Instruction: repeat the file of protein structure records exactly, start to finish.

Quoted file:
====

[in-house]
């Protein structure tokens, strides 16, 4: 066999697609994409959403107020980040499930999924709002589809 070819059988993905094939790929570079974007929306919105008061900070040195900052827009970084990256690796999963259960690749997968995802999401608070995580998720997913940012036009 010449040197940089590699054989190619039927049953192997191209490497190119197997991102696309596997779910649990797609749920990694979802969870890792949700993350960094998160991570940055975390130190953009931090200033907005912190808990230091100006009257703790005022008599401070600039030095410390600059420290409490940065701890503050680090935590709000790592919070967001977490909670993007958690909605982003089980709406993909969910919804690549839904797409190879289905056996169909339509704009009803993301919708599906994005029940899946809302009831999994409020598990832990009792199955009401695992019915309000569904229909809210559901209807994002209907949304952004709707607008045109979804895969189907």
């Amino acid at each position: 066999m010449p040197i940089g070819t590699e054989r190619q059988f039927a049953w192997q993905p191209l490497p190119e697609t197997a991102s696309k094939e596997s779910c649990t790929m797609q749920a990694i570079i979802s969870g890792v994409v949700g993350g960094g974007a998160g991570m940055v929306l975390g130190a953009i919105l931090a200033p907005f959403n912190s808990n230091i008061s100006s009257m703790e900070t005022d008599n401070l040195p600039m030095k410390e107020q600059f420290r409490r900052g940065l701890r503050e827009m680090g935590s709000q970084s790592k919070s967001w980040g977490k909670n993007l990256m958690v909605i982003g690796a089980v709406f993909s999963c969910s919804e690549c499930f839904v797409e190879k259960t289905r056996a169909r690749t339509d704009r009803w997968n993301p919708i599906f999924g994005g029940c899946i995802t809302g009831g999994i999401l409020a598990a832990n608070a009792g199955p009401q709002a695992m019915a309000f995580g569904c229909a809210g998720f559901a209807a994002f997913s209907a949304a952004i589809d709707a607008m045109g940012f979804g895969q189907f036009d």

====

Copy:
[in-house]
């Protein structure tokens, strides 16, 4: 066999697609994409959403107020980040499930999924709002589809 070819059988993905094939790929570079974007929306919105008061900070040195900052827009970084990256690796999963259960690749997968995802999401608070995580998720997913940012036009 010449040197940089590699054989190619039927049953192997191209490497190119197997991102696309596997779910649990797609749920990694979802969870890792949700993350960094998160991570940055975390130190953009931090200033907005912190808990230091100006009257703790005022008599401070600039030095410390600059420290409490940065701890503050680090935590709000790592919070967001977490909670993007958690909605982003089980709406993909969910919804690549839904797409190879289905056996169909339509704009009803993301919708599906994005029940899946809302009831999994409020598990832990009792199955009401695992019915309000569904229909809210559901209807994002209907949304952004709707607008045109979804895969189907």
């Amino acid at each position: 066999m010449p040197i940089g070819t590699e054989r190619q059988f039927a049953w192997q993905p191209l490497p190119e697609t197997a991102s696309k094939e596997s779910c649990t790929m797609q749920a990694i570079i979802s969870g890792v994409v949700g993350g960094g974007a998160g991570m940055v929306l975390g130190a953009i919105l931090a200033p907005f959403n912190s808990n230091i008061s100006s009257m703790e900070t005022d008599n401070l040195p600039m030095k410390e107020q600059f420290r409490r900052g940065l701890r503050e827009m680090g935590s709000q970084s790592k919070s967001w980040g977490k909670n993007l990256m958690v909605i982003g690796a089980v709406f993909s999963c969910s919804e690549c499930f839904v797409e190879k259960t289905r056996a169909r690749t339509d704009r009803w997968n993301p919708i599906f999924g994005g029940c899946i995802t809302g009831g999994i999401l409020a598990a832990n608070a009792g199955p009401q709002a695992m019915a309000f995580g569904c229909a809210g998720f559901a209807a994002f997913s209907a949304a952004i589809d709707a607008m045109g940012f979804g895969q189907f036009d």